Review: The Dirty Robbers – “The Dirty Robbers”
Posted on: Thursday, Mar 12, 2009
“THE DIRTY ROBBERS”
Now out fronting his own band, The Dirty Robbers, former Cadillac Kings and Mike Sanchez guitarist, Oliver Darling has gathered a fine group of musicians around him to release this debut self-titled offering – Matt Foundling (piano), Craig Rhind (bass), and Jesse Webb (drums) – with the added muscle of Paul Corry (tenor and baritone sax) and Danny McCormack (trumpet) fleshing out the sound.
Having caught the boys live recently and being very impressed, this debut album is a snapshot of the show, with a mix of 50s’ and 60s’ classic blues and r&b, with a touch of garage, beat and pop thrown in for good measure – recorded in a lovely retro way – think of Nick Curran’s early Fort Horton studio stuff!
A generous 13 tracks kick-off with Richard Perry’s “Have Love Will Travel”, with raucous sax solo from Paul Corry; followed by the first of two Freddie King tunes, the immortal “Hideaway”, with Oliver Darling showing off his chops, with the second being the mighty “Tore Down”.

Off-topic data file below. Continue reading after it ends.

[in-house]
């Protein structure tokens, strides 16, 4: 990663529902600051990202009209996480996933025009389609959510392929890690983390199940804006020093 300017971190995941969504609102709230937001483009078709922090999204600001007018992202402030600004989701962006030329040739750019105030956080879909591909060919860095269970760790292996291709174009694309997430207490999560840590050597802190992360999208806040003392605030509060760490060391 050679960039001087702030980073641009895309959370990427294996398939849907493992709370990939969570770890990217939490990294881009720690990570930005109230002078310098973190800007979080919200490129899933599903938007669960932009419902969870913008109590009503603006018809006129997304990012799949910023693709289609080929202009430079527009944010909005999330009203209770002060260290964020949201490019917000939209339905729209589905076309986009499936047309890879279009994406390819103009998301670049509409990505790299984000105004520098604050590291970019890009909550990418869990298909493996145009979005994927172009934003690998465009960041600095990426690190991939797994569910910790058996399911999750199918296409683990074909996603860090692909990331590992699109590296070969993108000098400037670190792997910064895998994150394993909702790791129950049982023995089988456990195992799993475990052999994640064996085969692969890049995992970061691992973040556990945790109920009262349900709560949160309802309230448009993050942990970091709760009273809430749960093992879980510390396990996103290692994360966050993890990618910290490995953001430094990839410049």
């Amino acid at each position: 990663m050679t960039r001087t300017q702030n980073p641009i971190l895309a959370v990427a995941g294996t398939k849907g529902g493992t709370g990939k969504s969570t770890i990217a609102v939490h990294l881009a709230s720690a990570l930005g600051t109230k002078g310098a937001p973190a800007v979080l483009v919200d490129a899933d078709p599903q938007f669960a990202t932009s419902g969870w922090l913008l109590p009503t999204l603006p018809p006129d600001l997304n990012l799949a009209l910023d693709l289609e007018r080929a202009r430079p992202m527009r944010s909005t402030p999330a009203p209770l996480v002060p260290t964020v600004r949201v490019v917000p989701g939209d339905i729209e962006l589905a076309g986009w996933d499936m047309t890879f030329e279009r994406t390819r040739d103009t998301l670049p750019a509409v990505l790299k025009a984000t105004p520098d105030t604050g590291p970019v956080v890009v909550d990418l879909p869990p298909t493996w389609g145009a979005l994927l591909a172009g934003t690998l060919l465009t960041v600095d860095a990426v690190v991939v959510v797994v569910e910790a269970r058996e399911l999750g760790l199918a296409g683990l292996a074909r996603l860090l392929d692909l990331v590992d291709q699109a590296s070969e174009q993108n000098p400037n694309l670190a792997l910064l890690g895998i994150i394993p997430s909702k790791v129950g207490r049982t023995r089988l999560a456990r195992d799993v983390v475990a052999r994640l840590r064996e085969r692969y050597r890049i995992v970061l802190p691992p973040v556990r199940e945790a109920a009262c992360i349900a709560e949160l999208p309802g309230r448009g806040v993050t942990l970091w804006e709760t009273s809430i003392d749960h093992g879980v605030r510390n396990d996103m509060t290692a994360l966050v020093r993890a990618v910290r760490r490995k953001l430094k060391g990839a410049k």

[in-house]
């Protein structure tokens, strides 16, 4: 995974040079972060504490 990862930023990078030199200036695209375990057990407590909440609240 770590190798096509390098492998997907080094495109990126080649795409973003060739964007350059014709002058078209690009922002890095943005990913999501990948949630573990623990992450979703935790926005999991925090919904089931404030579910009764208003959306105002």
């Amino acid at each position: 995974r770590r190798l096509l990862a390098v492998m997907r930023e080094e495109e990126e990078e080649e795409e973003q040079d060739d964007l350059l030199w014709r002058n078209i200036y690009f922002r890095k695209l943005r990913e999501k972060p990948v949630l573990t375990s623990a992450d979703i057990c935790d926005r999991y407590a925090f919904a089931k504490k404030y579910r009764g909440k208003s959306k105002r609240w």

We get taken to the West Side of Chicago for the late, great Magic Sam’s “All Your Love”, with its impassioned vocal and Leslie guitar work; with a New Orleans feel on the rocking “Ain’t Nothin’ Shakin’ – once admirably covered by Dr. Feelgood, and here featuring the pounding piano of Matt Foundling, who also dominates the jazz swing tune “Lonesome Women Blues”, with very nice brush work from Jesse Webb.
The great Bo Diddley is remembered on “Pretty Thing”, with his trademark guitar sound emulated by Oliver Darling, before a nice trashy version of the Lennon/McCartney song “You Can’t Do That”. A horn driven take on “Gangster Of Love” is another album highlight – who doesn’t love a Johnny ‘Guitar’ Watson tune?
The closing “Something Inside Me” rolls on for some seven minutes, with the Elmore James classic given that classic Fleetwood Mac feel, with lovely slide and Peter Green inspired vocal, and rolling ivories from Matt Foundling – sounding like something from that great “Blues Jam In Chicago” record, indeed, “Watch Out” from it, features in the live show – a fabulous way to end!
It’s obvious that Oliver and the boys have enjoyed every minute of making this album – they have come up with a joyous, good-time release, inspired by their favourite records and artistes, that comes highly recommended. Probably best picked up on-line and at the live shows.